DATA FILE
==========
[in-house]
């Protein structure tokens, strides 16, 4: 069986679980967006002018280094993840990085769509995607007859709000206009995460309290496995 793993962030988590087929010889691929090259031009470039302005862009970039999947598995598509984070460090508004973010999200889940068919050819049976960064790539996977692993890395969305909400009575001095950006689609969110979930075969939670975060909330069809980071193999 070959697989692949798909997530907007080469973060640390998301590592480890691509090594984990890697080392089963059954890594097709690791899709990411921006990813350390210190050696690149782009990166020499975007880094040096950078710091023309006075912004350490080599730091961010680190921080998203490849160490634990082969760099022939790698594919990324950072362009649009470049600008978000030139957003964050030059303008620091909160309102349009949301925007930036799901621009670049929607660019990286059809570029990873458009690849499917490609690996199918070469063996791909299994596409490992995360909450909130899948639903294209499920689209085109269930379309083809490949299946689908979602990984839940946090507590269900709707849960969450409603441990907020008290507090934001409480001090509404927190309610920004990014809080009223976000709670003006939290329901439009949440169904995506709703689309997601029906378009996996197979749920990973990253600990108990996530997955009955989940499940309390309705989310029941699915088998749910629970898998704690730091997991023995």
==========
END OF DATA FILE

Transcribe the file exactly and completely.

[in-house]
């Protein structure tokens, strides 16, 4: 069986679980967006002018280094993840990085769509995607007859709000206009995460309290496995 793993962030988590087929010889691929090259031009470039302005862009970039999947598995598509984070460090508004973010999200889940068919050819049976960064790539996977692993890395969305909400009575001095950006689609969110979930075969939670975060909330069809980071193999 070959697989692949798909997530907007080469973060640390998301590592480890691509090594984990890697080392089963059954890594097709690791899709990411921006990813350390210190050696690149782009990166020499975007880094040096950078710091023309006075912004350490080599730091961010680190921080998203490849160490634990082969760099022939790698594919990324950072362009649009470049600008978000030139957003964050030059303008620091909160309102349009949301925007930036799901621009670049929607660019990286059809570029990873458009690849499917490609690996199918070469063996791909299994596409490992995360909450909130899948639903294209499920689209085109269930379309083809490949299946689908979602990984839940946090507590269900709707849960969450409603441990907020008290507090934001409480001090509404927190309610920004990014809080009223976000709670003006939290329901439009949440169904995506709703689309997601029906378009996996197979749920990973990253600990108990996530997955009955989940499940309390309705989310029941699915088998749910629970898998704690730091997991023995």